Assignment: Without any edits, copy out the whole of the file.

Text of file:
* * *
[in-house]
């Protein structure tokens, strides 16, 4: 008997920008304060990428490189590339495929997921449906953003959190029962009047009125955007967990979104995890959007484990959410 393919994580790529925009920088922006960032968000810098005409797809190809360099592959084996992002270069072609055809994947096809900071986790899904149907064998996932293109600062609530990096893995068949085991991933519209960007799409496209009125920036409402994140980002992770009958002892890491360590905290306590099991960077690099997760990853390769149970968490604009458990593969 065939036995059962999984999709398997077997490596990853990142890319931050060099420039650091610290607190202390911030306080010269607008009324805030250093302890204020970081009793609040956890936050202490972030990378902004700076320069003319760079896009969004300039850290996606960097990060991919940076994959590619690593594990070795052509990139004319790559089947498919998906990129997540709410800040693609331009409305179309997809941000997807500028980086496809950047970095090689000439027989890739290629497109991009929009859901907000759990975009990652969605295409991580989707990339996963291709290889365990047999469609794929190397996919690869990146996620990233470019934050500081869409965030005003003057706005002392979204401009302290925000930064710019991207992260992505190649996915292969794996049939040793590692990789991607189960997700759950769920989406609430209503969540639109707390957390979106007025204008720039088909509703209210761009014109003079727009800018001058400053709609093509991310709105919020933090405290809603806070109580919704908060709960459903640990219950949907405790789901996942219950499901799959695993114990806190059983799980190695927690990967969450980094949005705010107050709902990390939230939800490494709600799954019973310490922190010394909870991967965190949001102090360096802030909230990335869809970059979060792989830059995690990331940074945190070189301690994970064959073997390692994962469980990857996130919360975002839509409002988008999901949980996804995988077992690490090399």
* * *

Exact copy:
[in-house]
């Protein structure tokens, strides 16, 4: 008997920008304060990428490189590339495929997921449906953003959190029962009047009125955007967990979104995890959007484990959410 393919994580790529925009920088922006960032968000810098005409797809190809360099592959084996992002270069072609055809994947096809900071986790899904149907064998996932293109600062609530990096893995068949085991991933519209960007799409496209009125920036409402994140980002992770009958002892890491360590905290306590099991960077690099997760990853390769149970968490604009458990593969 065939036995059962999984999709398997077997490596990853990142890319931050060099420039650091610290607190202390911030306080010269607008009324805030250093302890204020970081009793609040956890936050202490972030990378902004700076320069003319760079896009969004300039850290996606960097990060991919940076994959590619690593594990070795052509990139004319790559089947498919998906990129997540709410800040693609331009409305179309997809941000997807500028980086496809950047970095090689000439027989890739290629497109991009929009859901907000759990975009990652969605295409991580989707990339996963291709290889365990047999469609794929190397996919690869990146996620990233470019934050500081869409965030005003003057706005002392979204401009302290925000930064710019991207992260992505190649996915292969794996049939040793590692990789991607189960997700759950769920989406609430209503969540639109707390957390979106007025204008720039088909509703209210761009014109003079727009800018001058400053709609093509991310709105919020933090405290809603806070109580919704908060709960459903640990219950949907405790789901996942219950499901799959695993114990806190059983799980190695927690990967969450980094949005705010107050709902990390939230939800490494709600799954019973310490922190010394909870991967965190949001102090360096802030909230990335869809970059979060792989830059995690990331940074945190070189301690994970064959073997390692994962469980990857996130919360975002839509409002988008999901949980996804995988077992690490090399």